Michael Angarano and Juno Temple

I want to like this movie. I want to like it much more than I do. Like I said – I love the filmmaking. I love the concept. I love the actors. But I couldn’t feel more “blah” about the final package than I feel about this one – I just can’t give it a solid recommendation. If you know the actors, if you like their work, you’ll probably enjoy yourself… but be prepared for a bumpy third act that might tint your opinion of the entire film.


Video: (1080p, 2.40:1 Widescreen) THE BRASS TEAPOT is beautifully shot with a wonderful color palette that will show off your home theater without being showy. It’s a very unique world, beautifully shot.

Audio: (5.1 DTS-HD Master Audio) The audio track for THE BRASS TEAPOT is simple but well done. There isn’t much flash but everything sounds nice.

Audio Commentary with Director Ramaa Mosley and Executive Producer P. Jennifer Dana (01:41:28) An interesting commentary but Mosley seems a little off-kilter from time to time. There are some interesting tidbits in the commentary that enhance the historical context and mythology created specifically for this project. She does pick up steam toward the middle of THE BRASS TEAPOT and it is much more enjoyable.

Prologue/Alternate Opening (03:09) An interesting opening adds to the historical context of THE BRASS TEAPOT but also introduces far too many production elements. Smart move to get rid of it, this sequence would have been an extremely confusing start to the film.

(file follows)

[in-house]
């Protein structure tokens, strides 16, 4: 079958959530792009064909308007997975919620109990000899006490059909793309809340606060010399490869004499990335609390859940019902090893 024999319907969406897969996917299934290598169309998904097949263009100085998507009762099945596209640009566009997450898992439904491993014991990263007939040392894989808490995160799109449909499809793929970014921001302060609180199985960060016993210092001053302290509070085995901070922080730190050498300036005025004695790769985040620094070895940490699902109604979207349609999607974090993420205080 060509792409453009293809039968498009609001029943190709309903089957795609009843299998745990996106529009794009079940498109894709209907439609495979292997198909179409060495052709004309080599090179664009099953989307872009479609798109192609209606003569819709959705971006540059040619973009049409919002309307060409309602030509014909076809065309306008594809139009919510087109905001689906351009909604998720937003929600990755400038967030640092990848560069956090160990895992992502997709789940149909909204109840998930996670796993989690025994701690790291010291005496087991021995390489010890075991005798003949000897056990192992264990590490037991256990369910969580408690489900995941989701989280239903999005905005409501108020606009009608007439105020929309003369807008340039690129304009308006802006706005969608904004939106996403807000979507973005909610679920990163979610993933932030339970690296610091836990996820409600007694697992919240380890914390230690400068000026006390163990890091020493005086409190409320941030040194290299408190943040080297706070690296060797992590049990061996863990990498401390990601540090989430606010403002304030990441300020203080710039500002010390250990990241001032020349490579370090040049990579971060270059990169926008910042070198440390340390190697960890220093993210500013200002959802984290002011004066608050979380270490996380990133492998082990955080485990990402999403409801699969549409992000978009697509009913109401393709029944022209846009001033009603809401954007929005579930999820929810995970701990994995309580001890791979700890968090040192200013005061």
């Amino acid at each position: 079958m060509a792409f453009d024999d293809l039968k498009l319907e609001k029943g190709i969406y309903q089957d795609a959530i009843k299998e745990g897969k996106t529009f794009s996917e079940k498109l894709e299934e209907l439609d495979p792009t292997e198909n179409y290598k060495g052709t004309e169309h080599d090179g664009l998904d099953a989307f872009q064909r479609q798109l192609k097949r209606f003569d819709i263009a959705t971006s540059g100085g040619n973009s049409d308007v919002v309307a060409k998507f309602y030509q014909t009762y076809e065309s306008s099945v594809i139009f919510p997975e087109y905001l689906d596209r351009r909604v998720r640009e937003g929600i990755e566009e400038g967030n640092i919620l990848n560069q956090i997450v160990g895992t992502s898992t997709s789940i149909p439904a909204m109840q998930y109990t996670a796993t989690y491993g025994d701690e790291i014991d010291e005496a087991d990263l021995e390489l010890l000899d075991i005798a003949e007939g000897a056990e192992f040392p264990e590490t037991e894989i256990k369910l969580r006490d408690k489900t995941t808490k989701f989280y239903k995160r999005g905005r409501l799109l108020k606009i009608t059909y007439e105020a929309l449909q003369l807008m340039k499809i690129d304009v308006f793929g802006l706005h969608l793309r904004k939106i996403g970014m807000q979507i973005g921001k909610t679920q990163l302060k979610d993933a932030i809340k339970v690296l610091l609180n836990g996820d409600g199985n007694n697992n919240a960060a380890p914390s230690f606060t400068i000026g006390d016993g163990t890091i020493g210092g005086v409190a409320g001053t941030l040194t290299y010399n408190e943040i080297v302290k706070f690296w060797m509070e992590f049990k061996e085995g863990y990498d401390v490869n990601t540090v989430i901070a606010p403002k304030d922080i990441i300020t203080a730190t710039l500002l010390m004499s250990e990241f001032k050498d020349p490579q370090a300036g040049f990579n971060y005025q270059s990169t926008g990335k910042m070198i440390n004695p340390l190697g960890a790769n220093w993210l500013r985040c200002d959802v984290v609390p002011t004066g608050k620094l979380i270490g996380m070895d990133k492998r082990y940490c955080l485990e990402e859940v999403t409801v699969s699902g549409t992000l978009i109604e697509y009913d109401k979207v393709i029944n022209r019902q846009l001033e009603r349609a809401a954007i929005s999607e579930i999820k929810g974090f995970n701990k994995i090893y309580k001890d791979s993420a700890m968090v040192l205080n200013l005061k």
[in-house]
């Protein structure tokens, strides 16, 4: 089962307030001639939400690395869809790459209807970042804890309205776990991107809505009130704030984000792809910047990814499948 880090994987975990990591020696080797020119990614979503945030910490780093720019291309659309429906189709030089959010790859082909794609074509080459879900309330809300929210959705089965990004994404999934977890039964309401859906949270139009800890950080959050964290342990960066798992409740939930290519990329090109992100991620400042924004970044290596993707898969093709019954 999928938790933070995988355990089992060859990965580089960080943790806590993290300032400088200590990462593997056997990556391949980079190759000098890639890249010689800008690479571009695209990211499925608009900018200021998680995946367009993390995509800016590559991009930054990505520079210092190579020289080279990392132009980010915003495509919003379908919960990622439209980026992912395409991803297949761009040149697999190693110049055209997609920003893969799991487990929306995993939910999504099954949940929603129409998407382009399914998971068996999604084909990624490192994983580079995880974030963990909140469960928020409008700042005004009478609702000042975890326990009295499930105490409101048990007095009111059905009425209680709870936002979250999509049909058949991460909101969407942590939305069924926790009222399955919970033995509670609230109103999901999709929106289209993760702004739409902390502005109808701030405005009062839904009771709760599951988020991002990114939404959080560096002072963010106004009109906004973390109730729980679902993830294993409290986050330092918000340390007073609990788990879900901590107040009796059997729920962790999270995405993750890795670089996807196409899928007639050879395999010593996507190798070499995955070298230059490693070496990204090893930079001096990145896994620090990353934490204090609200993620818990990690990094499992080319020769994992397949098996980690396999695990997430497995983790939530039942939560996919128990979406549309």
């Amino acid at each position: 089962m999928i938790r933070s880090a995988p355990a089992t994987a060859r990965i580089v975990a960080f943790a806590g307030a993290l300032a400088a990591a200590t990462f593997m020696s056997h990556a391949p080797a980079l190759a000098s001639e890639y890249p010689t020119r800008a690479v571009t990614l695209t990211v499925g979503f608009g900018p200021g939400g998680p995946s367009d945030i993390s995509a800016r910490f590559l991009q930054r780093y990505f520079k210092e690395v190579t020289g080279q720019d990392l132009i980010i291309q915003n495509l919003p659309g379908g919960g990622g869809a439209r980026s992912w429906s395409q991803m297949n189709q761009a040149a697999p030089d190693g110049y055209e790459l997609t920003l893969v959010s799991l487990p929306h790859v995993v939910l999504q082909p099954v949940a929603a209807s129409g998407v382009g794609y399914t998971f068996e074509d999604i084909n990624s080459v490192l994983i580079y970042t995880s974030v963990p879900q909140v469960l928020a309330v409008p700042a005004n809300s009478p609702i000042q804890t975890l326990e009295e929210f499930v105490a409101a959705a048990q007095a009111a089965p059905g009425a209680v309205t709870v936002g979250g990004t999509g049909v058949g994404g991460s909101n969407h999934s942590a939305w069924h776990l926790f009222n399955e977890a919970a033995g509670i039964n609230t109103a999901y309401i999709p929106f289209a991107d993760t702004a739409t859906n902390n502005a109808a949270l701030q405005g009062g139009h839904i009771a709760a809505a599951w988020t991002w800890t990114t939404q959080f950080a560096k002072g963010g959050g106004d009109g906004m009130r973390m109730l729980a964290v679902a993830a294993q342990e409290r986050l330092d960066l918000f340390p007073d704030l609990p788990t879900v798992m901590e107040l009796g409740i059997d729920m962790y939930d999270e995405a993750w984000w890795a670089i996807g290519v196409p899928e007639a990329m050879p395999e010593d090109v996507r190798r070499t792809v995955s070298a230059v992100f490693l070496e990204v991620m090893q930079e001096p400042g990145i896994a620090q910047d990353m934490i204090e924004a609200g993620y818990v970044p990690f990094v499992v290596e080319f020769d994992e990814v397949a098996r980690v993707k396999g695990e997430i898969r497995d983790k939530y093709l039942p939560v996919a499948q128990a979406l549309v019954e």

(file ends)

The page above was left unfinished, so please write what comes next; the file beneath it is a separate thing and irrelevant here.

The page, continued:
Deleted Scenes (12:21) What was originally my favorite feature on DVDs has become my least favorite Blu-ray feature. I appreciate putting them all on one track but unless you’re a BIG fan of THE BRASS TEAPOT I wouldn’t recommend watching. There are a few extended scenes and others that were all pretty obviously deleted to keep the story flowing well.

Uncovering: THE BRASS TEAPOT (26:38) A faux-documentary about the history of the brass teapot throughout history. Self-indulgent, too serious, and WAY not funny enough. A bad mark on THE BRASS TEAPOT Blu-ray, this is far too long and too slowly paced to be interesting in the slightest way.

Interview with Director Ramaa Mosley (07:24) Mosley talks (in a weird closeup with bad lighting) about the process of creating the story and the mythology. She’s very passionate about it but it isn’t enough to save THE BRASS TEAPOT from mediocrity. Best tidbit – she originally approached the writer (it was based on a short story) about making a comic book out of his work, which they did before the movie was released.

Interview with Michael Angarano (06:02) Shot in the same close-up and lighting as the director’s interview, Angarano talks about the story and his role and how he became involved in THE BRASS TEAPOT. He’s not nearly as charming during the interview as I thought he would be.

AXS TV: A Look at THE BRASS TEAPOT (04:50) A new feature on Magnolia releases, this is a montage/trailer from THE BRASS TEAPOT and interview footage featured elsewhere on the disc. Not really worth it if you check out any of the other special features.

THE BRASS TEAPOT Blu-ray also features the Theatrical Trailer (02:12) and some sneak peaks at other films coming soon from Magnolia Home Entertainment.